Anonymous said…
LACMA doesn't have - has never had - the type of budget that allows a costly demolition and massive reconstruction. Pouring huge resources into the Zumthor will force the museum into a sea of red ink for years to come.

It will be similar to a moderate-income family taking on the mortgage of a mansion in Beverly Hills and moving from their two-bedroom in Van Nuys to a 9,000-sf-spec house north of Wilshire.

Govan is coming perilously close to doing to LACMA what a former director, Thomas Krens, did to the Guggenheim in New York 10 years ago. I hope Govan doesn't end up as pathetic as Barry Munitz was, formerly of the Getty.

Anonymous said…
While I still not fond of the Zumthor design, LAHSA desperately needs to consolidate its buildings. The current buildings are falling apart, the layout is confusing and the lighting is horrible. LACMA has a good art collection and the Perenchio bequest will help the museum compete with The Getty's and Norton Simon's European art collection. A new building will better display the art.

However, why is Govan charging full price for a half-closed museum?
juanito said…
Govan's Conceit would be anti-urban, would impose a quasi-twelve lane freeway overpass across Wilshire and divide the Wilshire Corridor east from west.

He ought to be required to post a demolition bond. Is there a structural engineer who would venture to absolutely guarantee that Zumthor's design could survive a major seismic event? At the very least, Govan ought to be held resposible for obtaining plate glass insurance, in case of the slightest seismic event ever occurring: all of that plate glass lining all of the extensive cantilevers - with separate foundations set amidst asphaltic goo.

DIA de Los Muertes indeed.
Anonymous said…
@JohnCrandell I've thought about that too. There are several underground tar pits around Wilshire Blvd, so the ground isn't entirely stable. I've been waiting for Govan and Zumthor to discuss what would happen in the event of a major earthquake, but neither of them have mentioned it. It's one thing to lose a building to an earthquake since buildings can always be rebuilt, but LA County's art collection cannot be reproduced if destroyed.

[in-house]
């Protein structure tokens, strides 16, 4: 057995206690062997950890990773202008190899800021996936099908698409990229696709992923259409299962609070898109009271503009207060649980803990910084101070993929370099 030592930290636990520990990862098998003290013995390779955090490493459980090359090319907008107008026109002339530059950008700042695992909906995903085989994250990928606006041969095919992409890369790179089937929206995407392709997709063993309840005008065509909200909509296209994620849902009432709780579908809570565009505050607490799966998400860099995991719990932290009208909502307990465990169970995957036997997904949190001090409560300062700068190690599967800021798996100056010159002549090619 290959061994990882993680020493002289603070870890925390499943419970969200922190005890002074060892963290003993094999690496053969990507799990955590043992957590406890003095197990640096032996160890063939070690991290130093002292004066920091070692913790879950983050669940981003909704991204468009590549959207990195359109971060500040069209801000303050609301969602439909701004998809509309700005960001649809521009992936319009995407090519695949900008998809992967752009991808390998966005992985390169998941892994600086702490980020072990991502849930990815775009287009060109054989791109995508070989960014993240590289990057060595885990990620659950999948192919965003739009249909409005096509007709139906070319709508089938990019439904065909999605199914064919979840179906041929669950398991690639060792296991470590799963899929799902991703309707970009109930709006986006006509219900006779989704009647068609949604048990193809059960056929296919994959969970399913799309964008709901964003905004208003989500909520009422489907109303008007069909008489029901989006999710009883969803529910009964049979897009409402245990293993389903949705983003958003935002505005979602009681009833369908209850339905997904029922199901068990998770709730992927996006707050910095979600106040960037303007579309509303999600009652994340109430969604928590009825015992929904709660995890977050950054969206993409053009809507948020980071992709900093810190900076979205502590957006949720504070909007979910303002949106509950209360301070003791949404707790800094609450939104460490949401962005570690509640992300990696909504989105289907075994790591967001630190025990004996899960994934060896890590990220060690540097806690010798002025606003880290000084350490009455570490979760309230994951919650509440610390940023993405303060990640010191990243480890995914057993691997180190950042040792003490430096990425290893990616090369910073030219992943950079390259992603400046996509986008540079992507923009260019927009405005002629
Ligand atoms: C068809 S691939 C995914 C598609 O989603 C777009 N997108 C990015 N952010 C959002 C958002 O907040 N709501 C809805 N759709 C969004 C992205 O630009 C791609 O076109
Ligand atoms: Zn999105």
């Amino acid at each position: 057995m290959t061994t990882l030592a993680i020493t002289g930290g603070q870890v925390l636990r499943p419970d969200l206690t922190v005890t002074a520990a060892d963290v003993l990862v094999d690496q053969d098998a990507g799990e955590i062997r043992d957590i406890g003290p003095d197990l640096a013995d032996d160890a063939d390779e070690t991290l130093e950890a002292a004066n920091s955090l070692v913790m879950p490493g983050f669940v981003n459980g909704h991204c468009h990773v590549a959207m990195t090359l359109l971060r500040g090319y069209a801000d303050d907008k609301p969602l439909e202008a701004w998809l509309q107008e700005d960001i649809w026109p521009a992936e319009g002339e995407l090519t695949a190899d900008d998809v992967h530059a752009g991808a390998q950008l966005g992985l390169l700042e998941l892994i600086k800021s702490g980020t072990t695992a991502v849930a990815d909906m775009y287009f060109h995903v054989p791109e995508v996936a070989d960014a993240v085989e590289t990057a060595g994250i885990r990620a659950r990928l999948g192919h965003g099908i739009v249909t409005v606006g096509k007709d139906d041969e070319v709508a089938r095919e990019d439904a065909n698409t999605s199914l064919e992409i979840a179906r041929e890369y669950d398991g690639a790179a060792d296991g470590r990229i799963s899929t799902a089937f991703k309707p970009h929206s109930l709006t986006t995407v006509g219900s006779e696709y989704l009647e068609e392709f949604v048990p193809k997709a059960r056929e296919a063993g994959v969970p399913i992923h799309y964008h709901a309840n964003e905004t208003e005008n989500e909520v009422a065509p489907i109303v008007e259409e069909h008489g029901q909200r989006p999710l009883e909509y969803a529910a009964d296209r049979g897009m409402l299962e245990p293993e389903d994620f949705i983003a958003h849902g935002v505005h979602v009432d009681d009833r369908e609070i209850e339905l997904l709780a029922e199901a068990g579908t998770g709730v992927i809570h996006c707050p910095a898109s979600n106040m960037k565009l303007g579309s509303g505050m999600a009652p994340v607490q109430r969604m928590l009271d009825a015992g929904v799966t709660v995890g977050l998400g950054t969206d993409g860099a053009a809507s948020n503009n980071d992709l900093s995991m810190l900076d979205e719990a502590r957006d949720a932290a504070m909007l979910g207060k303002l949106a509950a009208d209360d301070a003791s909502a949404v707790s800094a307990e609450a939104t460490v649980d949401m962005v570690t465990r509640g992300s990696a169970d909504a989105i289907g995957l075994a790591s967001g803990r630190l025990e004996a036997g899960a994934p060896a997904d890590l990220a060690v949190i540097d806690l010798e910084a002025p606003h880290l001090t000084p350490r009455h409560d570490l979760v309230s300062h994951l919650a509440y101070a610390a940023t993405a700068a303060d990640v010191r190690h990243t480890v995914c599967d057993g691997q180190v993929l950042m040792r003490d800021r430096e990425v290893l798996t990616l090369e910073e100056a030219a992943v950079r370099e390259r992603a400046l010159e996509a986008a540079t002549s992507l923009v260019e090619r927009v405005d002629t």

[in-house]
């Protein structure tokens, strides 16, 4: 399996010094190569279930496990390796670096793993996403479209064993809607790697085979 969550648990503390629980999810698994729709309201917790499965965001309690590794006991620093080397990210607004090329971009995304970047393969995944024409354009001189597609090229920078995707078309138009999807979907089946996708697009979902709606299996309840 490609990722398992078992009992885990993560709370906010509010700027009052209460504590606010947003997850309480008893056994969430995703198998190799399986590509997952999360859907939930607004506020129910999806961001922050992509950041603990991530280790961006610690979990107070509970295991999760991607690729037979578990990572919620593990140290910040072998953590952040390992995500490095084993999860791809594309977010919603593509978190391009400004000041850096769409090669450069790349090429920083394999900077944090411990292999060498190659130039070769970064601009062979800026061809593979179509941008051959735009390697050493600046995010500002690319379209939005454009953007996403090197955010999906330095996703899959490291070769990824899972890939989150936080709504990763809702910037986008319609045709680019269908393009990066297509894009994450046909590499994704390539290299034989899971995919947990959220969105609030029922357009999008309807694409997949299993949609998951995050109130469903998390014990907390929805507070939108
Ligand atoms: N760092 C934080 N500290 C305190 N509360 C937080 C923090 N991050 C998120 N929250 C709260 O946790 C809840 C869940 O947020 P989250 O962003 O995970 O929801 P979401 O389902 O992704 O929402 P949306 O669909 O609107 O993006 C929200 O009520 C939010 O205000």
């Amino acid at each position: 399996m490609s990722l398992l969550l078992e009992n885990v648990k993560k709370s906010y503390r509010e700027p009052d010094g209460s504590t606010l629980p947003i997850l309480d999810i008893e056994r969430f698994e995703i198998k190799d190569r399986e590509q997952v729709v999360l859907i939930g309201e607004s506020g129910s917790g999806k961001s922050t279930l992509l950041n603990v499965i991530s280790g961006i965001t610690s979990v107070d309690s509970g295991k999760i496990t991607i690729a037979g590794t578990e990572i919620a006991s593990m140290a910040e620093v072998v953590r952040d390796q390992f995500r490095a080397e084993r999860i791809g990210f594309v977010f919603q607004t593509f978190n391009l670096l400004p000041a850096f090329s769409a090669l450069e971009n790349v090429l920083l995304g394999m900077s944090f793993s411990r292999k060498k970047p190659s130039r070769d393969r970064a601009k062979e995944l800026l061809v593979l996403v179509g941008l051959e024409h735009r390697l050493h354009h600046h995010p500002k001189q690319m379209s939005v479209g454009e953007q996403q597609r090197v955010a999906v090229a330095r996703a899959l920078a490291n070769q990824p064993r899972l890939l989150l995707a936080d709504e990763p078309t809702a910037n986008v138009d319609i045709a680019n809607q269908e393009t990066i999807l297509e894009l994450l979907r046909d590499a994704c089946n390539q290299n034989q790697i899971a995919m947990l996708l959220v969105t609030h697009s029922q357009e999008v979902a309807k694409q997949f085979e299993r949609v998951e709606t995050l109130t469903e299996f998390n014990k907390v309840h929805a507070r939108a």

Anonymous said…
Someone above wrote "LACMA doesn't have enough great artworks to fill it." That's another reason why Govan is even more foolish and irresponsible to be pouring limited funds into a totally new building instead of reserving monies for acquisitions.

Jerry Perenchio's bequest reportedly requiring the museum put up a totally new building may be a case of "good news, bad news." LACMA will end up with a new (and earthquake vulnerable?) building that Perenchio wanted and the collection he conditionally promised. But everything else about the museum will turn into a financial, logistical black hole.
Yeh. Renewed my membership, then found the museum is effectively closed for years. Right.

Also, more cost for less space? What?

Would have preferred a plan that kept the museum open, while adding space.